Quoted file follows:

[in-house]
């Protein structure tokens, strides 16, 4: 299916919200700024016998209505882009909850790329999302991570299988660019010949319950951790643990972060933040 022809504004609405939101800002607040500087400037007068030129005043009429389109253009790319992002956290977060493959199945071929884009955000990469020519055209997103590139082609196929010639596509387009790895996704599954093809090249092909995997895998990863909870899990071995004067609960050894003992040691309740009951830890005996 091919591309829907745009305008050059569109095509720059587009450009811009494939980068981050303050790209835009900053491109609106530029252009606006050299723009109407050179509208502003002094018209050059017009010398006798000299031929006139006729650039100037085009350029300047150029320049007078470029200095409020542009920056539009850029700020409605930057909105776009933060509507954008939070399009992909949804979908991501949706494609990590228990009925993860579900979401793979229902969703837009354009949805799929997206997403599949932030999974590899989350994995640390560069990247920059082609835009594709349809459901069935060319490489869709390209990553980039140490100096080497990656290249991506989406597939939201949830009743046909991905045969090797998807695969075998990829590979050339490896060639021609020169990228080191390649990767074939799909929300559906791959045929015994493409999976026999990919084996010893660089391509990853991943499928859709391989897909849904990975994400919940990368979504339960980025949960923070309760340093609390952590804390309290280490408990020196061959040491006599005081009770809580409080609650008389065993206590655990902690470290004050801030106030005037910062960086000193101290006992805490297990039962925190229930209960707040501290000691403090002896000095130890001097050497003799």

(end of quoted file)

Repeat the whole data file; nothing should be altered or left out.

[in-house]
């Protein structure tokens, strides 16, 4: 299916919200700024016998209505882009909850790329999302991570299988660019010949319950951790643990972060933040 022809504004609405939101800002607040500087400037007068030129005043009429389109253009790319992002956290977060493959199945071929884009955000990469020519055209997103590139082609196929010639596509387009790895996704599954093809090249092909995997895998990863909870899990071995004067609960050894003992040691309740009951830890005996 091919591309829907745009305008050059569109095509720059587009450009811009494939980068981050303050790209835009900053491109609106530029252009606006050299723009109407050179509208502003002094018209050059017009010398006798000299031929006139006729650039100037085009350029300047150029320049007078470029200095409020542009920056539009850029700020409605930057909105776009933060509507954008939070399009992909949804979908991501949706494609990590228990009925993860579900979401793979229902969703837009354009949805799929997206997403599949932030999974590899989350994995640390560069990247920059082609835009594709349809459901069935060319490489869709390209990553980039140490100096080497990656290249991506989406597939939201949830009743046909991905045969090797998807695969075998990829590979050339490896060639021609020169990228080191390649990767074939799909929300559906791959045929015994493409999976026999990919084996010893660089391509990853991943499928859709391989897909849904990975994400919940990368979504339960980025949960923070309760340093609390952590804390309290280490408990020196061959040491006599005081009770809580409080609650008389065993206590655990902690470290004050801030106030005037910062960086000193101290006992805490297990039962925190229930209960707040501290000691403090002896000095130890001097050497003799």